Posterior Vaginal Prolapse (Rectocele)

Giggles Hospital’s Expertise in Posterior Vaginal Prolapse (Rectocele) Treatment

Rectocele is a condition where the tissue wall between the rectum and vaginal wall weakens and collapses. This causes the front wall of the rectum to sag and bulge into the vagina, and in severe cases, protrude outside the vaginal opening due to insufficient support from pelvic floor muscles and ligaments.

Rectal prolapse and a rectocele are not the same. Rectal prolapse is when the rectum pushes through the anal orifice. Rectocele frequently coexists with other types of pelvic organ prolapse, in which your uterus or bladder also shift out of place. 

What are the Symptoms of Posterior Vaginal Prolapse?

Not all cases of rectoceles result in symptoms. When they do, they typically hurt less and are more unpleasant or uncomfortable. Rectocele symptoms include:

  • A feeling of pressure or fullness in the vagina or rectum
  • A soft tissue growth that might or might not protrude through the vagina
  • Feeling that the rectum hasn’t entirely emptied after urinating
  • Having frequent urges to go to the bathroom
  • Dyspareunia during sexual activity (pain during sexual intercourse)
  • Feeling a decrease in muscular tone or a sense of looseness in your vagina

Urinary incontinence may occur if you have a rectocele and another prolapse condition in which your bladder sags. You might also dribble or experience frequent urination urges.

What are the Causes of Posterior Vaginal Prolapse?

Prolonged pressure on the pelvic floor results in rectocele. Rectocele risk factors could include –

  • Pregnancy and childbirth, particularly multiple vaginal births or labors that end in tearing or episiotomies
  • Aging
  • Persistent constipation
  • Obesity
  • Previous surgery
  • Heavy lifting
  • Chronic bronchitis or cough

How is Posterior Vaginal Prolapse Diagnosed?

Our Gynecologists at Giggles Hospitals, Best Women And Children Hospital in Kukatpally can frequently identify a rectocele after a comprehensive physical examination and medical history. The diagnosis could be – 

Pelvic Exam

During a pelvic exam, your healthcare provider may evaluate the strength of your pelvic floor muscles and check for symptoms of prolapse in the vaginal canal. They may ask you to contract and release your pelvic floor muscles as if stopping urination or to squeeze your stomach as if straining for a bowel movement. This can help visualize the extent of the prolapse.


Diagnosing rectoceles typically does not require imaging. However, in certain cases, a transvaginal ultrasound may be requested to check for enterocele (prolapse of the small intestine). A defecography or specialized X-ray can also be used to assess rectal changes during urination and determine the severity of the rectocele.

How is Posterior Vaginal Prolapse Treated?

The severity of posterior vaginal prolapse will determine your course of treatment, which include –

  • Simple self-care techniques, including doing Kegel exercises to strengthen pelvic muscles.
  • A silicone object called a vaginal pessary is inserted into the vagina. The tool supports tissues that are swollen. Regular removal of a pessary is required for cleaning.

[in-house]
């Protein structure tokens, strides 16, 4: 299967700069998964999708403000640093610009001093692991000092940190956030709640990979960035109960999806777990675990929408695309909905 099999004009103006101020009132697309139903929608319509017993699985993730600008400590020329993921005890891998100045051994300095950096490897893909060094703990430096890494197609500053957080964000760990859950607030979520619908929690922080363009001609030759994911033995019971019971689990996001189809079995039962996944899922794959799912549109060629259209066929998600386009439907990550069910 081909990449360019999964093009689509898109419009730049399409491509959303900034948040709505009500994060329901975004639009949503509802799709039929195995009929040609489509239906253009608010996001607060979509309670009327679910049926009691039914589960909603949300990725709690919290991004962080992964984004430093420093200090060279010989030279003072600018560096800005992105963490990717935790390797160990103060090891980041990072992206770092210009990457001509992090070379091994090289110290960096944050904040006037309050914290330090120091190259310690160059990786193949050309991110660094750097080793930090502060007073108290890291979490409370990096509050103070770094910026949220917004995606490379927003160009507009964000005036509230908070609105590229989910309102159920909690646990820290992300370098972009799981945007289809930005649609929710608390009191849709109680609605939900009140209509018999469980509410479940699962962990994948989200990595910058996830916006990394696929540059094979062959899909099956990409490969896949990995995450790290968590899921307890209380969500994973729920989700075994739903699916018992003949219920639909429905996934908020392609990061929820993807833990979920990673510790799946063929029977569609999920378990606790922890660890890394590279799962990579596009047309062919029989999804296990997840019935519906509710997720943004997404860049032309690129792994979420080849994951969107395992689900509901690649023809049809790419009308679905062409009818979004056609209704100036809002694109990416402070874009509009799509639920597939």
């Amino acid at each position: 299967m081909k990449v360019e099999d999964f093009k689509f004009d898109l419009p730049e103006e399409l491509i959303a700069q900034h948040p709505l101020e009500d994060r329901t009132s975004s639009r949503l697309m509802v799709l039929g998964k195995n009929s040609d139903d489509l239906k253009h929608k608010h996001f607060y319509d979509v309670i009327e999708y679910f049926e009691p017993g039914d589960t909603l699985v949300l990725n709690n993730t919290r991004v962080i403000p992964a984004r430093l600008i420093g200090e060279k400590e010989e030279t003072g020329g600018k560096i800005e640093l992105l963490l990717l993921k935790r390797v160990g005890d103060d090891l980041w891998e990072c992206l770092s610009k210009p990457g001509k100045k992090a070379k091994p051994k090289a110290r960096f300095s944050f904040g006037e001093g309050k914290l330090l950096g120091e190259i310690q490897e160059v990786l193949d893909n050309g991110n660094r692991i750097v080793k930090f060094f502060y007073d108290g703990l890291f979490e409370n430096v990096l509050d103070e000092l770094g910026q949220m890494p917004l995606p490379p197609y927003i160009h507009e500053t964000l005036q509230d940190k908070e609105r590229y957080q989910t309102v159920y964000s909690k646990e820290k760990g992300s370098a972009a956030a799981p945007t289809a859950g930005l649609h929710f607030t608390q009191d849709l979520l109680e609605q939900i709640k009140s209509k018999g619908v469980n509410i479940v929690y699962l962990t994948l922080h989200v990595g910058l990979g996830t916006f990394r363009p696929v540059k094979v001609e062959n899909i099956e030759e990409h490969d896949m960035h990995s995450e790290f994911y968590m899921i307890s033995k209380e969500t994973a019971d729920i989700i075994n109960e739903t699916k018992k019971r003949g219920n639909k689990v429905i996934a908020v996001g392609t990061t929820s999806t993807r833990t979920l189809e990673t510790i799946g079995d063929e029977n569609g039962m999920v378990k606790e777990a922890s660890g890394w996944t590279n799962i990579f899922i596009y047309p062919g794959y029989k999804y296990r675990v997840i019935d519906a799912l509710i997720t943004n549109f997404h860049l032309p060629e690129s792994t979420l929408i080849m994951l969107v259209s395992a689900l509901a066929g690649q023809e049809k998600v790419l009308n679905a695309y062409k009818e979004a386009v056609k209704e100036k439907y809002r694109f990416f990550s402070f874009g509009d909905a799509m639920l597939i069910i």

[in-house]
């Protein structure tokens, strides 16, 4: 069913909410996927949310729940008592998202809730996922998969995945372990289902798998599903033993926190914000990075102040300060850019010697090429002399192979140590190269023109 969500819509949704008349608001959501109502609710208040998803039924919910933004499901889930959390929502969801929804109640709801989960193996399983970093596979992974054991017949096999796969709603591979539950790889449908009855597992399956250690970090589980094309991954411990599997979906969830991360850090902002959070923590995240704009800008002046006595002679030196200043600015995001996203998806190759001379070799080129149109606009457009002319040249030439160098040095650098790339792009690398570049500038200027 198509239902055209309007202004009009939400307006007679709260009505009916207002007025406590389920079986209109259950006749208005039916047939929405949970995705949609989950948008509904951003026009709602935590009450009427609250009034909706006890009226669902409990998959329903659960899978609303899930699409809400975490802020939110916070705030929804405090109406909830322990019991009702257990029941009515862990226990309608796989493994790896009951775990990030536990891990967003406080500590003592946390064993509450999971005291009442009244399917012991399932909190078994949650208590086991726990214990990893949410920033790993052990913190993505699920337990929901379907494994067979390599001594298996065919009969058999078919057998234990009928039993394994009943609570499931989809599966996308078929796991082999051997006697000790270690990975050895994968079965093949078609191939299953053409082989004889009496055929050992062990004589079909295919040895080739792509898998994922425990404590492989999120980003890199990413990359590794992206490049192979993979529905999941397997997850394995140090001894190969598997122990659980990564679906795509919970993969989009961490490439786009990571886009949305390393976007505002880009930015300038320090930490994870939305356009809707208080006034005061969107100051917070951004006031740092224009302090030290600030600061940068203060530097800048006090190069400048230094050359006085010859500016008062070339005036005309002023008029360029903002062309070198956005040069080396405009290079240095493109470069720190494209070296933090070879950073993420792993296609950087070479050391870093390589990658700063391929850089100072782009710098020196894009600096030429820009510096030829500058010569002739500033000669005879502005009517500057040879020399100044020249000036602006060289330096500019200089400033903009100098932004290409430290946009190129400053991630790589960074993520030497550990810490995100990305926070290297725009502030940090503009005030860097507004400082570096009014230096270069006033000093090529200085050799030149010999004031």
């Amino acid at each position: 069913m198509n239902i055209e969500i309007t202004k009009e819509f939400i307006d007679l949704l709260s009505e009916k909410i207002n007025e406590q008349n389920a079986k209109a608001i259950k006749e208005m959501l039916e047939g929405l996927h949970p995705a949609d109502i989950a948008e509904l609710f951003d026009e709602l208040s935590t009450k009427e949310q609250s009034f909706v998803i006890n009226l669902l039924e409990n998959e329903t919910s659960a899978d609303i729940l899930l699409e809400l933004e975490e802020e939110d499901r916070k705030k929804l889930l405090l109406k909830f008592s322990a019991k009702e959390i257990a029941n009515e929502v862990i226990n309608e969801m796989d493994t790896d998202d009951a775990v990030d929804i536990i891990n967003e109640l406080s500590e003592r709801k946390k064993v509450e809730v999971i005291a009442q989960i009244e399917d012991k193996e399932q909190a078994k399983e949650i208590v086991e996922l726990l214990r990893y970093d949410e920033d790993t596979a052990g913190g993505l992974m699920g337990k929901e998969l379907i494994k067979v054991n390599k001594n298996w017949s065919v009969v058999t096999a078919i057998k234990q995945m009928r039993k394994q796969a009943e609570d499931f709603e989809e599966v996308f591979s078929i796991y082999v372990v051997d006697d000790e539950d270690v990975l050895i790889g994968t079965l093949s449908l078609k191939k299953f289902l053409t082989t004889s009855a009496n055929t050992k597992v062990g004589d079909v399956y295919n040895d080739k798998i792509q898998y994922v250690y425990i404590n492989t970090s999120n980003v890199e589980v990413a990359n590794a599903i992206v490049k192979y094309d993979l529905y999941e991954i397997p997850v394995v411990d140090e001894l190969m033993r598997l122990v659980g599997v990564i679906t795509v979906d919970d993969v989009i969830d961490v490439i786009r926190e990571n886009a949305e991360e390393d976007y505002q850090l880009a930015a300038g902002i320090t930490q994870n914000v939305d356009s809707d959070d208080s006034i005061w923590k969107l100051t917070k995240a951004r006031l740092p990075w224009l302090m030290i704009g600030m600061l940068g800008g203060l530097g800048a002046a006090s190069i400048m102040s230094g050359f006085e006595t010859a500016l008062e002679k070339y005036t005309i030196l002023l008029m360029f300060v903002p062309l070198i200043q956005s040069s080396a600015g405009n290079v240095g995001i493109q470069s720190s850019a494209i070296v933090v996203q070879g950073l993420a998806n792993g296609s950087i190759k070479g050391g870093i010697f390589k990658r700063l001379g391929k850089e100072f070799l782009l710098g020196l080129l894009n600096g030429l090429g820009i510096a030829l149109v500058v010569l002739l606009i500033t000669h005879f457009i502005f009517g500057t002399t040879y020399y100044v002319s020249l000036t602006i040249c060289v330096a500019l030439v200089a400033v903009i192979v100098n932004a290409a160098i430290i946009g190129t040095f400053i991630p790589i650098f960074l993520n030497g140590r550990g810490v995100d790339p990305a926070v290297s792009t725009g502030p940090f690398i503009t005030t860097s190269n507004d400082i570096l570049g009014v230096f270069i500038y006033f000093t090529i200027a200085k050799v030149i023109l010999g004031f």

The doctor  at the Gynecologist hospital might also perform surgery if the condition requires more extensive treatment. The excess, stretched tissue that causes the vaginal bulge is frequently removed during surgery. The pelvic tissues are then supported with sutures. The uterus may need to be removed (hysterectomy) if prolapsed. More than one prolapse type can be repaired during the procedure.

Why Choose Giggles Hospitals?

Posterior vaginal prolapse is a common medical condition that might cause severe discomfort. Sometimes, the bulge may even protrude out of the vaginal opening, which can be a matter of concern. Thus, you might be able to curb the condition with proper care at Giggles Hospital. Giggles Hospital for Best women’s hospital near me, offers comprehensive care and specialized treatment options to address and manage this condition effectively. 

Our Doctors

Dr. Batchu Sowdamini

Senior Consultant Obstetrician and Gynaecologist View Profile
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Dr. Radhika Jupally

Gynecologist and Obstetrician View Profile
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Dr. Padmaja S

Gynaecologist and Obstetrician View Profile
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Frequently Asked Questions

Rectoceles are commonly found in individuals over 60 with an assigned female gender at birth. However, rectoceles can develop in anyone, regardless of age or gender.

Rectoceles are typical, possibly more so than we realize. Minor rectoceles frequently don’t produce symptoms. Thus, many people are unlikely to seek medical attention for this condition or get a diagnosis.

No. A rectocele develops as a result of trauma or chronic pelvic floor weakness. Without medical attention, it cannot recover on its own.

Rectocele can get worse if left untreated. Not all rectocele cases need surgery. Despite this, you might need to consume more fiber, conduct daily Kegels, utilize a pessary, etc., depending on how severe your rectocele is.

If the prolapse is severe, you might need to hold your vaginal wall up with your fingers to urinate. This procedure is known as “splinting.”